Our guest today in the Eastern Penn Points Café is Susan Campbell Bartoletti!
Susan Campbell Bartoletti is an award-winning author of picture books, novels, and nonfiction for children, including the Newbery Honor book Hitler Youth: Growing Up in Hitler’s Shadow, the Sibert Medal-winning Black Potatoes, and Dear America: A Coal Miner’s Bride. Her work has received dozens of awards and honors, including the NCTE Orbis Pictus Award for Nonfiction, the SCBWI Golden Kite Award for Nonfiction, and the Jane Addams Children’s Book Award. She teaches writing classes at a number of MA and MFA programs, among them Spalding University in Louisville, Kentucky, and Hollins University in Roanoke, Virginia. Additionally she leads workshops offered through the Highlights Foundation.
Welcome, Susan! First off, let me congratulate you on your many writing awards! With 19 published books, including works of fiction and non-fiction, you are such an inspiration to us at Eastern PA SCBWI. Thank you so much for joining us!
Thank you! SCBWI is near and dear to my heart. It helped me grow as a writer and helped me learn the “business ropes,” so to speak. It gave me confidence.
As you may know, I was a regional co-adviser at the very first Pocono Retreat held in 1992. I held that position until 2002.
And since the Pocono Retreat is celebrating its 25th year, it’s amazing to have you join us and share your wealth of knowledge!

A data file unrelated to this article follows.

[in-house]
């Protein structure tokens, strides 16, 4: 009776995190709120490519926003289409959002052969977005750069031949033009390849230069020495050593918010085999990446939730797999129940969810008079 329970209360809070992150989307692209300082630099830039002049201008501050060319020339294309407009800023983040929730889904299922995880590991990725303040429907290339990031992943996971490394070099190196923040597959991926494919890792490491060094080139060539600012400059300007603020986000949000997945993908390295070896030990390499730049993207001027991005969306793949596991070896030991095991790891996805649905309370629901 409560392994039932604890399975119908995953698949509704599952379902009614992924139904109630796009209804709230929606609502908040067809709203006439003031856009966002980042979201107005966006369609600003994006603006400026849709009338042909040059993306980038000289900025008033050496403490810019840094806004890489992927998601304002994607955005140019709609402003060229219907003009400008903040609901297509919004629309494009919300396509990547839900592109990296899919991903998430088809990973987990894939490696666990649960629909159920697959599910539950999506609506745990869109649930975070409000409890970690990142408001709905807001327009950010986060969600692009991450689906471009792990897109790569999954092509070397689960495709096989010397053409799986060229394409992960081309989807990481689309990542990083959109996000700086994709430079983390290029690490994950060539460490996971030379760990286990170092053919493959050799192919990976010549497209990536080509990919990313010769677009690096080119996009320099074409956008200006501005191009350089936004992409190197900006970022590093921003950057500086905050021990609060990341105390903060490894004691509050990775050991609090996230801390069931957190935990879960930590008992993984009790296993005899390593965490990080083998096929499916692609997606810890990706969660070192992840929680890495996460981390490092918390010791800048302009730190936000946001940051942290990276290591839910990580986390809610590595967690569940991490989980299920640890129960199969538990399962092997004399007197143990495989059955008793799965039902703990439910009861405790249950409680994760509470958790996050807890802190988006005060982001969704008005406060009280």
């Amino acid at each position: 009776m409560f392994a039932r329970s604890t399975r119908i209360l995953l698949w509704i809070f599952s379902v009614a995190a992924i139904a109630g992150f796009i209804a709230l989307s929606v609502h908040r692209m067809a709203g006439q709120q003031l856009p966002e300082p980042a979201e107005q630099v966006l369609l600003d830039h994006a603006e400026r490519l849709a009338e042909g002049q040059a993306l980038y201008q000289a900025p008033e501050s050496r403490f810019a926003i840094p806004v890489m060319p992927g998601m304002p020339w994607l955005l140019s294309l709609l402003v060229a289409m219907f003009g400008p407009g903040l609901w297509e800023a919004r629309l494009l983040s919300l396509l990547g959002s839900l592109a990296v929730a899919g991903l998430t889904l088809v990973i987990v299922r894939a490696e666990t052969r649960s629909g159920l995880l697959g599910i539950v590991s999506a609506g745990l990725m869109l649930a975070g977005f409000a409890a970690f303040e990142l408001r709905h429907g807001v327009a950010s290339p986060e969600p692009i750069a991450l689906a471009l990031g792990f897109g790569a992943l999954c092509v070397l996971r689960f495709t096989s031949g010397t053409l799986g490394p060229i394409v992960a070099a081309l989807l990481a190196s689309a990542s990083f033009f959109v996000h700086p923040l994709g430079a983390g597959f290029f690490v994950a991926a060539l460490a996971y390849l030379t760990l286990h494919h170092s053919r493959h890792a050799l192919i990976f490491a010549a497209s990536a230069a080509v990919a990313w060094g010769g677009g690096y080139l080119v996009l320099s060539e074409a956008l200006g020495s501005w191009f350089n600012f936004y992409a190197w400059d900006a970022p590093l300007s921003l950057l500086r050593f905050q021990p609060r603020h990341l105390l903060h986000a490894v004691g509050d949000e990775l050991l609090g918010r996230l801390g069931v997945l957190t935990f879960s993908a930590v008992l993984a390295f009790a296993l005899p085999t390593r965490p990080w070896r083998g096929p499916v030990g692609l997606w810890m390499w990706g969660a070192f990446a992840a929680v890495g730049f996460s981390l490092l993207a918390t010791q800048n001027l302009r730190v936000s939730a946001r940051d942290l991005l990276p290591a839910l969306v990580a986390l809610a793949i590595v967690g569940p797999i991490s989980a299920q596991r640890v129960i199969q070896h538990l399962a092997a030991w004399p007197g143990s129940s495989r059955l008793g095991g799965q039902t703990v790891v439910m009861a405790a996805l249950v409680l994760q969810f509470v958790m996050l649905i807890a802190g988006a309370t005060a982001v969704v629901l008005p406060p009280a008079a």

As we settle into the virtual Eastern Penn Points café, can we get you your favorite beverage?
Coffee! Strong coffee. Peet’s coffee, if you really want to know. With milk. Not too much milk. No sugar.
Now that you have your coffee, let’s talk books! You’ve written across the spectrum for young readers, from short stories to poetry to picture books to MG to YA, as well as fiction and non-fiction. With so many ideas and the ability to tell a true story or a fictionalized account, how do you choose an idea to pursue?
Lee Gutkind, the self-proclaimed godfather of creative nonfiction, says this: If you can tell a story as a true story (meaning nonfiction story), then you have no business telling it as fiction.
For me, it comes down to this: what is the best way to tell the best story?
For me, every story begins with a question. Writing the story as nonfiction is one way to tell the story that answers the question “what is.” When I write nonfiction, I cannot invent anything – not one word of dialogue, not one detail of weather. Every fact, every detail must be verifiable.
But sometimes I still have questions when the nonfiction book is done – or I might find too many gaps in the research that make the writing of a nonfiction story too difficult or not the best way to tell the best story. That’s when I might turn to fiction and filter the facts through my imagination to answer the question “what if” or to tell the story of what might have happened, based on the facts.
Many of your fiction titles for young adults focuses on men and women in historical time periods who encounter struggles with war, unfair labor practices, politics, or human rights. What is it about the past that fascinates you as a writer?
Hm. Let’s wax philosophical here: Is it the past that fascinates me or the way that the past finds its way into our present?
That’s definitely an interesting question, which leads me to wonder…when a young reader finishes one of your books, what do you hope they’ll take away from the experience?
I do not write the stories I write to teach readers anything. Stephen King says that each book should be a letter to someone. If that’s true, then my books are letters to my middle school students.